Pollen analysis of two dated sedimentary cores from lacustrine-boggy sediments in various parts of the Lake Baikal area yielded the fi rst complete record of deep changes in the lake catchment area during the Late Glacial and Early Holocene. The Early Middle Holocene record shows an optimum – a humid and mild climate with warm winters between ca 10,000 and 7000 BP. During the Late Holocene, the climate grew more and more continental, and dark coniferous forests were replaced by light coniferous ones. Comparison of variation ranges of paleogeographic events in the Late Pleistocene and Holocene recorded in our samples with previously known records for the Lake Baikal area and other regions of Eurasia indicated that major changes of vegetation and climate mostly correlate with the global ice retreat, solar radiation level, and the concentration of carbon dioxide in the atmosphere. Less signifi cant short-term fl uctuations of vegetation and climate recorded in our archives can be regarded as regional ecosystem responses to solar activity changes of a quasi-millenary scale. Regional pollen records demonstrate a distinct relationship with the climate of the Northern Hemisphere as a whole. The amplitude of these changes is higher in the northeastern Lake Baikal area than in its southern part.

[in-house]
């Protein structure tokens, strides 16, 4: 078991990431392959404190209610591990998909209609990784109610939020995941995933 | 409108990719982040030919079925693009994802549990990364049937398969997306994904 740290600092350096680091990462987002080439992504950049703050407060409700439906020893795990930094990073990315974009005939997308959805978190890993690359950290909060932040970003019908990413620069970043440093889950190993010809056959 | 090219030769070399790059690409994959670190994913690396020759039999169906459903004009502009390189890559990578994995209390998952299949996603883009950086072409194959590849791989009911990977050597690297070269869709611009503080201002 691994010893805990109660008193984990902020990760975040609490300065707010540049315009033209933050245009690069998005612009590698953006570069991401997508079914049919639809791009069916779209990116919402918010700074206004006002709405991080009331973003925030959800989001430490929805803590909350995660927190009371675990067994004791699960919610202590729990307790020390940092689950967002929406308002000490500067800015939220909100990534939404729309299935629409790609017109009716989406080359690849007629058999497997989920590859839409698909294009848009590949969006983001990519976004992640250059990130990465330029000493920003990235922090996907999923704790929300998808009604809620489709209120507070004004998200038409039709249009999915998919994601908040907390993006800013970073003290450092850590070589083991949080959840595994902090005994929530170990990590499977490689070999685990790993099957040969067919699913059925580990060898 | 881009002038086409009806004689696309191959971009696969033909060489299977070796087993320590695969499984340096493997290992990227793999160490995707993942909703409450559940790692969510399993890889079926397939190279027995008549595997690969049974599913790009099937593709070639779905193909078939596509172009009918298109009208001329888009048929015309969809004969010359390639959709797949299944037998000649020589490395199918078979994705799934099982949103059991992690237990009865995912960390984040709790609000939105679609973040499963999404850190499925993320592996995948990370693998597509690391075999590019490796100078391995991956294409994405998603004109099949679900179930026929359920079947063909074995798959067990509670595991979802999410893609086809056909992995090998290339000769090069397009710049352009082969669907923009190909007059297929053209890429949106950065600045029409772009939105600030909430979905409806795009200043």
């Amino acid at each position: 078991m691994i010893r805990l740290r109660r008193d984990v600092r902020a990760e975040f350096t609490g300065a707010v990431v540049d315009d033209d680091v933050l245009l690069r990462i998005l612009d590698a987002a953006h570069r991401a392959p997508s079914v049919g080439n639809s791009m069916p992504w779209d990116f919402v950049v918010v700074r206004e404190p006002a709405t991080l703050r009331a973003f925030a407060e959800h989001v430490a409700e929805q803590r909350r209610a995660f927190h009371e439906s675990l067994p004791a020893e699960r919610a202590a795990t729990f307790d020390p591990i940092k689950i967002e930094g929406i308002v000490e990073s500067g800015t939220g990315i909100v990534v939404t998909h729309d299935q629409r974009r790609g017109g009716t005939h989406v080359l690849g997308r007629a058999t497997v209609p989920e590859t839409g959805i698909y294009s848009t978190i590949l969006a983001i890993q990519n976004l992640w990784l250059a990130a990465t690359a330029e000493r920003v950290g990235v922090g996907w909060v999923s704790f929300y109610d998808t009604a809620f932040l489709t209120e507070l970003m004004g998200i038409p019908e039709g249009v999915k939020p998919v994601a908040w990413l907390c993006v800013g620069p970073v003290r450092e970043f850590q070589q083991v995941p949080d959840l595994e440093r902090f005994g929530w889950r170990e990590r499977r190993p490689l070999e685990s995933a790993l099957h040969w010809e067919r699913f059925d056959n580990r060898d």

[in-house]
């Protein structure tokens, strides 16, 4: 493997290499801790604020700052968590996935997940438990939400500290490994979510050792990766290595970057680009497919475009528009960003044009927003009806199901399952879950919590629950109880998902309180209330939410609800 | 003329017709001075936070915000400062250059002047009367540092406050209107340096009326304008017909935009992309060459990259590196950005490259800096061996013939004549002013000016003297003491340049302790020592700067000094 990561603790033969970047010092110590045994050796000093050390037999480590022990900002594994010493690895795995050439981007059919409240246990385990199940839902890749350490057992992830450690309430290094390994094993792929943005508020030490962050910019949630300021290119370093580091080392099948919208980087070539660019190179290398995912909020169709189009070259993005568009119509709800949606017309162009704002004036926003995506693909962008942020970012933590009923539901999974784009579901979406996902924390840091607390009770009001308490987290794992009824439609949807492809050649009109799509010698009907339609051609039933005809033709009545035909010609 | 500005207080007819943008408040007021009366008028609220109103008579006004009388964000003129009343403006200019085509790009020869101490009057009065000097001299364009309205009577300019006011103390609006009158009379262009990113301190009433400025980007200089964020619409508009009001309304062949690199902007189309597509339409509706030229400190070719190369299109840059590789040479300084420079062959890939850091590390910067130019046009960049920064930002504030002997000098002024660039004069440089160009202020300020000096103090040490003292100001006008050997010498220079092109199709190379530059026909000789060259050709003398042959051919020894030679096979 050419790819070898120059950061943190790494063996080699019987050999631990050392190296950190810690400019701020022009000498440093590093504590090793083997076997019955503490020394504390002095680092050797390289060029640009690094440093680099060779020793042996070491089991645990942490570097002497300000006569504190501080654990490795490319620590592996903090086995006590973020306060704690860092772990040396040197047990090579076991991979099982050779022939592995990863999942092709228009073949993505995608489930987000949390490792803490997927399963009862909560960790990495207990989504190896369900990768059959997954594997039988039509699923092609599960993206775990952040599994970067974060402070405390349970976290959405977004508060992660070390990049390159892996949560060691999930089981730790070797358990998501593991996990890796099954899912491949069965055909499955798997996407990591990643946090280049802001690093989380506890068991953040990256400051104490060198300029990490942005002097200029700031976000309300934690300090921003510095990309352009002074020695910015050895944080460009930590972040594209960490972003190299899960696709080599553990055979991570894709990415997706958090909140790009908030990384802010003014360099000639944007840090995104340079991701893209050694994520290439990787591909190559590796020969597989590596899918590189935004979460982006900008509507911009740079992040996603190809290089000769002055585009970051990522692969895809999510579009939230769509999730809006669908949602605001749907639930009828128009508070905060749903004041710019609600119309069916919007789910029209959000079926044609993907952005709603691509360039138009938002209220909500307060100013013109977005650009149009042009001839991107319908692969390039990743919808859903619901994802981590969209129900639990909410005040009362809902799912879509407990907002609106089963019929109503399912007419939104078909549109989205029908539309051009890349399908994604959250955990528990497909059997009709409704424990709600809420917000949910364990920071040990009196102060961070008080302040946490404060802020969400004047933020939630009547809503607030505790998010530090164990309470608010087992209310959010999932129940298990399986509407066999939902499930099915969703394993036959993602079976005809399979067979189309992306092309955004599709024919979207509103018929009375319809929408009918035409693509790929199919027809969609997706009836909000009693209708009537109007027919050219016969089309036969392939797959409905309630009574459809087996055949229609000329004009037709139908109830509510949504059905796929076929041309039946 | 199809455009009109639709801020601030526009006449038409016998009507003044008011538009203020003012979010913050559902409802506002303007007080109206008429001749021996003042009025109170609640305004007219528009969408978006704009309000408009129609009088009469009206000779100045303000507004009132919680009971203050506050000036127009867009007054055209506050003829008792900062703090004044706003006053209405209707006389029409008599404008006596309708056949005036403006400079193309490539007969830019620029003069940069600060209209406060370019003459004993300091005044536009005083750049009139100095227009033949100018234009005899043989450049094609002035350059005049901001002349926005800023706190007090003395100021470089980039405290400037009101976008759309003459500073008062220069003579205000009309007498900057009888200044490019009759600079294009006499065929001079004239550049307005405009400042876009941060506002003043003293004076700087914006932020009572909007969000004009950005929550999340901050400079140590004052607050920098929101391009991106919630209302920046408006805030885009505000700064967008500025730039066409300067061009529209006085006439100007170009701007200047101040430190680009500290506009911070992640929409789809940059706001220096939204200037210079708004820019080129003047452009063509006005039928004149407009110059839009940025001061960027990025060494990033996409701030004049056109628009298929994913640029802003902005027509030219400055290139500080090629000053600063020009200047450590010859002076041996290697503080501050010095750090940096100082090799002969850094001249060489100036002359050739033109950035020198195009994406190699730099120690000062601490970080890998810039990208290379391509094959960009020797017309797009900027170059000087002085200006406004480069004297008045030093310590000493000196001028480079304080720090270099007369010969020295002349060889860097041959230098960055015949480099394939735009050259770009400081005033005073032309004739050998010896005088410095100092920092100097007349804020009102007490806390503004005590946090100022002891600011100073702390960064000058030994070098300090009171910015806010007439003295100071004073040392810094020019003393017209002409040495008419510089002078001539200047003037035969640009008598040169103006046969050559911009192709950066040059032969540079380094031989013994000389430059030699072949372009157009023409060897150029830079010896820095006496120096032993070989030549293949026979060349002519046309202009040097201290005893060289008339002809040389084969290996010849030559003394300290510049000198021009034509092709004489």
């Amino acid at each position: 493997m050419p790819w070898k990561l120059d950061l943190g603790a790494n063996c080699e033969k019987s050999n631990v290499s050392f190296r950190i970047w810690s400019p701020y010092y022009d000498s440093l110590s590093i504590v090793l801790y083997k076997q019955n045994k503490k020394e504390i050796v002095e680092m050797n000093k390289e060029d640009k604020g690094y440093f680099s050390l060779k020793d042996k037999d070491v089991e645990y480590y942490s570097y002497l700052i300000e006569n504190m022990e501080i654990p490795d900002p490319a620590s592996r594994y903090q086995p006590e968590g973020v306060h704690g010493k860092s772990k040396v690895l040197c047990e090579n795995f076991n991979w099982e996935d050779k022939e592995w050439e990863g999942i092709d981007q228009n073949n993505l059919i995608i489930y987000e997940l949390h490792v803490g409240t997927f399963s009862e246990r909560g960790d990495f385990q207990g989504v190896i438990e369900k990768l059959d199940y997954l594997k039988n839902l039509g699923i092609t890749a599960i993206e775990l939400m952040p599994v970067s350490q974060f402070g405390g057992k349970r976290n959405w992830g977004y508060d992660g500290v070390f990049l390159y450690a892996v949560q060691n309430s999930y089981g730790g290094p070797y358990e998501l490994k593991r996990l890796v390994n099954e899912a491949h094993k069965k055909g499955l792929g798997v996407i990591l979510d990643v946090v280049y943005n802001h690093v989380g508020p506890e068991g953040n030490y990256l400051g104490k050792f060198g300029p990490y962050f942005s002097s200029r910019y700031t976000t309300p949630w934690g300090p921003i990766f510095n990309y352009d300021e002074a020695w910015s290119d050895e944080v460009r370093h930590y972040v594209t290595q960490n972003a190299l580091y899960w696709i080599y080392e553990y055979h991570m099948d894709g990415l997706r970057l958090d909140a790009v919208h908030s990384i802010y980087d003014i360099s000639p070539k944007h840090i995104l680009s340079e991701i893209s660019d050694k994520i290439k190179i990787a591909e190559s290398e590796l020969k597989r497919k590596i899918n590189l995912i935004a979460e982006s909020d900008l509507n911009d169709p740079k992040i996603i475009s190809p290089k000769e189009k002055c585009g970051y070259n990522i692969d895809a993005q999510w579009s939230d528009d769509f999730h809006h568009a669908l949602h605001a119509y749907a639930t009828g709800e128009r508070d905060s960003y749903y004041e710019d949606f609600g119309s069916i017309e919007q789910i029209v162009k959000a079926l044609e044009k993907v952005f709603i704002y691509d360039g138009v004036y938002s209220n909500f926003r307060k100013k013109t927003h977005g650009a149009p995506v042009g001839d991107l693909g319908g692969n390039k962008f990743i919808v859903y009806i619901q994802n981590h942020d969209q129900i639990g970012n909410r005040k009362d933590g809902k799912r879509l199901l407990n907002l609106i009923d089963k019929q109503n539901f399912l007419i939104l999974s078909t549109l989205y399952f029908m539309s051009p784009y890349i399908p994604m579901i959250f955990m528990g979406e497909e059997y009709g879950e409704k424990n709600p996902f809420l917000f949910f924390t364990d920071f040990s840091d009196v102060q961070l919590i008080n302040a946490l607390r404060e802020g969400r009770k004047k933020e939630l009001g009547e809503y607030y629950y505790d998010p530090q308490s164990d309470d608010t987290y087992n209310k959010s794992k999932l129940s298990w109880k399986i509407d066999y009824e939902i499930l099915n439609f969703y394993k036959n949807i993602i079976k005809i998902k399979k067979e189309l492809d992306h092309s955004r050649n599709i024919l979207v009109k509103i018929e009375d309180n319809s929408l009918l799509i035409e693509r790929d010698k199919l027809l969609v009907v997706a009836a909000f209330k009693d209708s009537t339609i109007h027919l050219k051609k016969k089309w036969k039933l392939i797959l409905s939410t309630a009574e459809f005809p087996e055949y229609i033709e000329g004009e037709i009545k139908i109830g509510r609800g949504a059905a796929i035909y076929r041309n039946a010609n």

Keywords: Pollen analysis, paleoclimate, paleoecology, Late Glacial, Holocene, Lake Baikal catchment area.